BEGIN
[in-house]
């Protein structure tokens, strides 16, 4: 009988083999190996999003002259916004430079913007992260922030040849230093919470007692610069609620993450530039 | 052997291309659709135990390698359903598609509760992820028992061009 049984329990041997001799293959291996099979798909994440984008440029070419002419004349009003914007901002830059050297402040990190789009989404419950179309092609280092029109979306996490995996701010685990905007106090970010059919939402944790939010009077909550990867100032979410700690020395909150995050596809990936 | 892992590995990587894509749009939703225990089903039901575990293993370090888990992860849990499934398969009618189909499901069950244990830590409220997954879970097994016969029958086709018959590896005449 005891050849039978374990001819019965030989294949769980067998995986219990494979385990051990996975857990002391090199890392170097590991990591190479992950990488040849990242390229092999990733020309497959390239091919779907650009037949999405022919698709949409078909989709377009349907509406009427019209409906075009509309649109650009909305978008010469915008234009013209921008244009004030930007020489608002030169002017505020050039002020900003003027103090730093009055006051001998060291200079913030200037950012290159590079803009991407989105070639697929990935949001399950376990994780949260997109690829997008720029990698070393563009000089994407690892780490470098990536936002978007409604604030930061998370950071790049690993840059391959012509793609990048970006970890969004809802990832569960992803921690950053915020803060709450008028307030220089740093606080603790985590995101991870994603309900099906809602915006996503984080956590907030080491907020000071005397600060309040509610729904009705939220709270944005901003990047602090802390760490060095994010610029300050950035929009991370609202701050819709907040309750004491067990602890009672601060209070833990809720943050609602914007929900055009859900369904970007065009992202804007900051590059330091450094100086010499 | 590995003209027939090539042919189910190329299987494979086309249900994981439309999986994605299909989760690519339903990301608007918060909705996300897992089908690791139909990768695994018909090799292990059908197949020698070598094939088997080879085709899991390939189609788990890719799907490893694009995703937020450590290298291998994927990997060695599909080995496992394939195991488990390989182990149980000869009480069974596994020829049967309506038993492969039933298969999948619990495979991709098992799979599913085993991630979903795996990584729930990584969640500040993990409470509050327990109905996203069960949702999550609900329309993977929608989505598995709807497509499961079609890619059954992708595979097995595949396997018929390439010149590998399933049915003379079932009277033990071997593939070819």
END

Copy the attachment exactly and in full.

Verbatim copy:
[in-house]
């Protein structure tokens, strides 16, 4: 009988083999190996999003002259916004430079913007992260922030040849230093919470007692610069609620993450530039 | 052997291309659709135990390698359903598609509760992820028992061009 049984329990041997001799293959291996099979798909994440984008440029070419002419004349009003914007901002830059050297402040990190789009989404419950179309092609280092029109979306996490995996701010685990905007106090970010059919939402944790939010009077909550990867100032979410700690020395909150995050596809990936 | 892992590995990587894509749009939703225990089903039901575990293993370090888990992860849990499934398969009618189909499901069950244990830590409220997954879970097994016969029958086709018959590896005449 005891050849039978374990001819019965030989294949769980067998995986219990494979385990051990996975857990002391090199890392170097590991990591190479992950990488040849990242390229092999990733020309497959390239091919779907650009037949999405022919698709949409078909989709377009349907509406009427019209409906075009509309649109650009909305978008010469915008234009013209921008244009004030930007020489608002030169002017505020050039002020900003003027103090730093009055006051001998060291200079913030200037950012290159590079803009991407989105070639697929990935949001399950376990994780949260997109690829997008720029990698070393563009000089994407690892780490470098990536936002978007409604604030930061998370950071790049690993840059391959012509793609990048970006970890969004809802990832569960992803921690950053915020803060709450008028307030220089740093606080603790985590995101991870994603309900099906809602915006996503984080956590907030080491907020000071005397600060309040509610729904009705939220709270944005901003990047602090802390760490060095994010610029300050950035929009991370609202701050819709907040309750004491067990602890009672601060209070833990809720943050609602914007929900055009859900369904970007065009992202804007900051590059330091450094100086010499 | 590995003209027939090539042919189910190329299987494979086309249900994981439309999986994605299909989760690519339903990301608007918060909705996300897992089908690791139909990768695994018909090799292990059908197949020698070598094939088997080879085709899991390939189609788990890719799907490893694009995703937020450590290298291998994927990997060695599909080995496992394939195991488990390989182990149980000869009480069974596994020829049967309506038993492969039933298969999948619990495979991709098992799979599913085993991630979903795996990584729930990584969640500040993990409470509050327990109905996203069960949702999550609900329309993977929608989505598995709807497509499961079609890619059954992708595979097995595949396997018929390439010149590998399933049915003379079932009277033990071997593939070819």